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Slots composition is a new way to declare a React component in your store theme code.

Working simarly to the blocks and children composition, the slots allows you to use React props instead of passing an array of blocks when rendering a component on the store UI.

It enables Store Framework users to be way more flexible when developing the store theme by removing the need for the allowed property in the components' interface definitions!

Some advantages of using slots over the traditional blocks composition are, namely:

  • No need for blocks attribute when implementing a component in the store theme. Users just need to pass the desired blocks as regular props.
  • No need for the allowed interface attribute. Any block from any app can be declared as a regular prop.

Practical example

Let's suppose you are trying to create a hello-world block. At first, it could be as simple as:

// HelloWorld.tsx
import React from 'react'

const HelloWorld = () => <div>Hello, world!</div>

export default HelloWorld
// interfaces.json
{
  "hello-world": {
    "component": "HelloWorld"
  }
}

Let's now set up an icon to be displayed right above the "Hello, world!" text:

// HelloWorld.tsx
import React, { ReactElement } from 'react'

const HelloWorld = ({ Icon }) => (
  <div className="tc pv5">
    <Icon size={32} />
    <h1 className="t-heading-1 c-on-base">Hello, world!<h1>
  </div>
)

export default HelloWorld

Notice that in the example above the icon is being declared via props to the HelloWorld component, clarifying how the slots composition logic works in the development flow.

In practice, users would pass this value to the theme block hello-world, as shown in the json example below:

{
  "hello-world": {
    "props": {
      "Icon": "icon-caret#point-up"
    }
  },
  "icon-caret#point-up": {
    "props": {
      "orientation": "up"
    }
  }
}

According to the slots composition logic, there is no need to use the allowed field in the block's interface definition the component it displays works independently.

What is the difference between slots and blocks composition?

If you've been using Store Framework for a while, you are probably familiar with the blocks property - whose functionality is the same as the slots'.

According to the blocks prop logic, you could configure your theme as shown below and still achieve pretty much the same results on your store UI:

{
  "hello-world": {
    "blocks": ["icon-caret#point-up"]
  },
  "icon-caret#point-up": {
    "props": {
      "orientation": "up"
    }
  }
}
// HelloWorld.tsx
import React from 'react'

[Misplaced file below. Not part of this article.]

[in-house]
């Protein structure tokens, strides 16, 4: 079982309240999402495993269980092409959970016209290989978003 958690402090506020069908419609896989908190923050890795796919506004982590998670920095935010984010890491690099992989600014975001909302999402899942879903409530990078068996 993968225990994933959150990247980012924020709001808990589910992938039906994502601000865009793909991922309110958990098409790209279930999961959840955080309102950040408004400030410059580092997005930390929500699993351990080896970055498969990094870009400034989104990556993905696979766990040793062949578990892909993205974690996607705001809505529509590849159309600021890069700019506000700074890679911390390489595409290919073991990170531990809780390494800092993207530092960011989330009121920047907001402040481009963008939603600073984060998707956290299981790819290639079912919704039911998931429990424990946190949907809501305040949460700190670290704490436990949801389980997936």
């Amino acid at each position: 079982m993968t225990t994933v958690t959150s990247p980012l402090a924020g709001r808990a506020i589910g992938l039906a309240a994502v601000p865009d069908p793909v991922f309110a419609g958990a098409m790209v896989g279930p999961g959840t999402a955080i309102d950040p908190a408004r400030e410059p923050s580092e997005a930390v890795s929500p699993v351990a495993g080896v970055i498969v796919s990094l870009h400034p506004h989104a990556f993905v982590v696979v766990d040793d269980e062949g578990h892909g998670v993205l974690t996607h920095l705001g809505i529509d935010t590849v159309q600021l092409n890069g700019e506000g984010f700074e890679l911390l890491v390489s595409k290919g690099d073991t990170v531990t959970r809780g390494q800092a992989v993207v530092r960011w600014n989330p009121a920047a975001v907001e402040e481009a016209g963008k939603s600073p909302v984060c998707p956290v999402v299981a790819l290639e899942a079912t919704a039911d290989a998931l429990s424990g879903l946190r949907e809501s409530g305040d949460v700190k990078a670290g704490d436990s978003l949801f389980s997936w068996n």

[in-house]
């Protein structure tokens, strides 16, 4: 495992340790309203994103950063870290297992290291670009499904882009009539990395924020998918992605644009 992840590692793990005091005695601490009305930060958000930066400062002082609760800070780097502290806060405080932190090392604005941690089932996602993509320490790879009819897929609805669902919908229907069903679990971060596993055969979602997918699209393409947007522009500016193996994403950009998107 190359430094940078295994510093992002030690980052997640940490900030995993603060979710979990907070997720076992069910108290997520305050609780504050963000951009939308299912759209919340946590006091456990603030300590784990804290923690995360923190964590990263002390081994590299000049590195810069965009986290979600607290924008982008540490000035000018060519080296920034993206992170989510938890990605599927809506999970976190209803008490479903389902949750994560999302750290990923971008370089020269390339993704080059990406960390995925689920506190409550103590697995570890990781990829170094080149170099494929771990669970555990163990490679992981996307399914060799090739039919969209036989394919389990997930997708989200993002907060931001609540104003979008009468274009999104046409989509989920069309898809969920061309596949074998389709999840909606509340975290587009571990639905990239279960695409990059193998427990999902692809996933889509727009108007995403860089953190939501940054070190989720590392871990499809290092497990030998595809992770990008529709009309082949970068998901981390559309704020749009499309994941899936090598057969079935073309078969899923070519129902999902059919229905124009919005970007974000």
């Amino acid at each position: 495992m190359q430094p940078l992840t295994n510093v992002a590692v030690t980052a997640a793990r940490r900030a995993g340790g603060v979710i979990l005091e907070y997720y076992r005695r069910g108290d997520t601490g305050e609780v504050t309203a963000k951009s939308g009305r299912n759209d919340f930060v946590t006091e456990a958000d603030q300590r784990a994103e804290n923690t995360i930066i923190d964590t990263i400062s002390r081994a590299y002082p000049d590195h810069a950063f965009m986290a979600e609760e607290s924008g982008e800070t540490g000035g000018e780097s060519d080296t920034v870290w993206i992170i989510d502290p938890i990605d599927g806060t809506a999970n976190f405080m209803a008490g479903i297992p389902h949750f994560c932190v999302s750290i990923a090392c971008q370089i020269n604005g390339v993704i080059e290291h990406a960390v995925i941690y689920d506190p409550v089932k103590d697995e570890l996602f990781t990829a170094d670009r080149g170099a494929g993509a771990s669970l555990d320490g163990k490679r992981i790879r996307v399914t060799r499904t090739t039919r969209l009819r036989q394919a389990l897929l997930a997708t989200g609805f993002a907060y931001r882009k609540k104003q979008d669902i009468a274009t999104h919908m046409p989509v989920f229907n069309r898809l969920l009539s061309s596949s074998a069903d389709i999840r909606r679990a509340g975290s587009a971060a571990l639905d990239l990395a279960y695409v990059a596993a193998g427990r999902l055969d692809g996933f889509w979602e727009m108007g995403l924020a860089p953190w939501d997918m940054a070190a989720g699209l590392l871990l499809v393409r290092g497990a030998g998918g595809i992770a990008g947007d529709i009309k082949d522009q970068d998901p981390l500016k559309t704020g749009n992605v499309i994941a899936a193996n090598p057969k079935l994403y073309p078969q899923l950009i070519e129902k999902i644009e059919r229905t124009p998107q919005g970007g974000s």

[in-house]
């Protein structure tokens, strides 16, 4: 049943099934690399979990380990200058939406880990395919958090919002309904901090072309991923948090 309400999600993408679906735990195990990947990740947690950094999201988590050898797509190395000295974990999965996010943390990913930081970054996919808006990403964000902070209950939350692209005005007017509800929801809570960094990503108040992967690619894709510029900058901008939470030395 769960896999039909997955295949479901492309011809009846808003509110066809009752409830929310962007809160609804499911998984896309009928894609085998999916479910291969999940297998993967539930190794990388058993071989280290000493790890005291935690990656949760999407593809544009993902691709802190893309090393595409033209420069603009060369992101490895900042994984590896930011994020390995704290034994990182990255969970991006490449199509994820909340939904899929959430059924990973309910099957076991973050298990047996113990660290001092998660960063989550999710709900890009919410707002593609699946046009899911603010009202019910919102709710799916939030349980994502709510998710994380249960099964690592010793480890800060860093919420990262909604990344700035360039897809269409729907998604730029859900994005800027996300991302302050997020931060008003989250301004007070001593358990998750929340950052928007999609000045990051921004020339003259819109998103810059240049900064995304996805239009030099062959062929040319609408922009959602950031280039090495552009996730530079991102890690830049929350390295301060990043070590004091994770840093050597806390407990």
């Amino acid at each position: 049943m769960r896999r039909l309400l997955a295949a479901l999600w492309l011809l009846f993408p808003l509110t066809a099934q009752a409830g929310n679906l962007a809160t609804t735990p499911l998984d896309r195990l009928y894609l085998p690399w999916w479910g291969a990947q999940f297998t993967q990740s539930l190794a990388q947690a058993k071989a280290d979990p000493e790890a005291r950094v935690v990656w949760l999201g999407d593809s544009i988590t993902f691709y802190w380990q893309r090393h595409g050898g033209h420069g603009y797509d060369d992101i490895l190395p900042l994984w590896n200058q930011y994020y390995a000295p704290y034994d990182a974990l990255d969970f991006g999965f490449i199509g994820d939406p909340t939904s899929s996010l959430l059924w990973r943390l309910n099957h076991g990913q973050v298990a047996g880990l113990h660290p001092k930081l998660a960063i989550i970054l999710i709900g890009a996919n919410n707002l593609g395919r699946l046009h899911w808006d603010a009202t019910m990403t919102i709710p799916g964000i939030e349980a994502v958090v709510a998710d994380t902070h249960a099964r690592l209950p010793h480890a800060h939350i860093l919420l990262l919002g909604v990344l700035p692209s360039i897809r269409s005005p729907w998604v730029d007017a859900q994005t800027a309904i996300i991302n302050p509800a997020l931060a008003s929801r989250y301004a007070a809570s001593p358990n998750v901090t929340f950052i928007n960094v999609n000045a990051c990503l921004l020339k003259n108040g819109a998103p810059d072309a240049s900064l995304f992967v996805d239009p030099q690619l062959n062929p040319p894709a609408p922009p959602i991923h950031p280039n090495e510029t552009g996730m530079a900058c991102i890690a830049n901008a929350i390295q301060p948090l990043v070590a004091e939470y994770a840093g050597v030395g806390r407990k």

import { ExtensionPoint } from 'vtex.render-runtime'  

const HelloWorld = () => (
  <div className="tc pv5">
    <ExtensionPoint id="icon-caret" size={32} />
    <h1 className="t-heading-1 c-on-base">Hello, world!<h1>
  </div>
)

export default HelloWorld
// interfaces.json
{
  "hello-world": {
    "component": "HelloWorld",
    "allowed": ["icon-caret"]
  }
}

However, if we decide to use the blocks composition as shown above, we would face some restrictions, such as:

  • The hello-world block would only be able to receive an icon-caret block. Any other icon-* block, or any block whatsoever, would not work. To make it work we would need to allow each different block users would be able to use.
  • The blocks approach would also be trickier to implement in HelloWorld.tsx because we would need to check which block was passed by the user to then pass its ID to the ExtensionPoint component.
  • Through the use of ExtensionPoints, we would not be able to render multiple instances of the same block as well. For example, if we wanted to render icon-caret#foo and icon-caret#bar in our HelloWorld component, we would not be able to do so using <ExtensionPoint id="icon-caret" />, since this would be ambiguous. Also, the user would not be able to pass multiple instances of the same block to hello-world, such as:
{
  "hello-world": {
    "blocks": ["icon-caret#point-up", "icon-caret#point-down"]
  },
  "icon-caret#point-up": {
    "props": {
      "orientation": "up"
    }
  },
  "icon-caret#point-down": {
    "props": {
      "orientation": "down"
    }
  }
}

The main difference, therefore, is that we can offer much more flexibility to our users when using the slots composition.

Restrictions

There are some limitations put in place to guarantee that your slots will be working consistently:

  1. Slots are always exposed via PascalCased props. This is very important because otherwise our builder would not be able to identify the props as slots which, in turn, would block the component rendering:
{
  "props": {
    // Does NOT work. This will be interpreted as a string by store builder
    "icon": "icon-caret"
  }
}
{
  "props": {
    // Works!
    "Icon": "icon-caret"
  }
}
  1. Nested slots are not currently supported. This means that you can't have a slot prop inside of an object, such as shown below:
{
  "props": {
    "somePropThatsAnObject": {
      "p1": "this",
      "p2": "will",
      "p3": "not",
      "p4": "work",
      // This will NOT be picked up by the store builder
      "Slot": "some-block"
    }
  }
}

Updated 13 days ago


Slots


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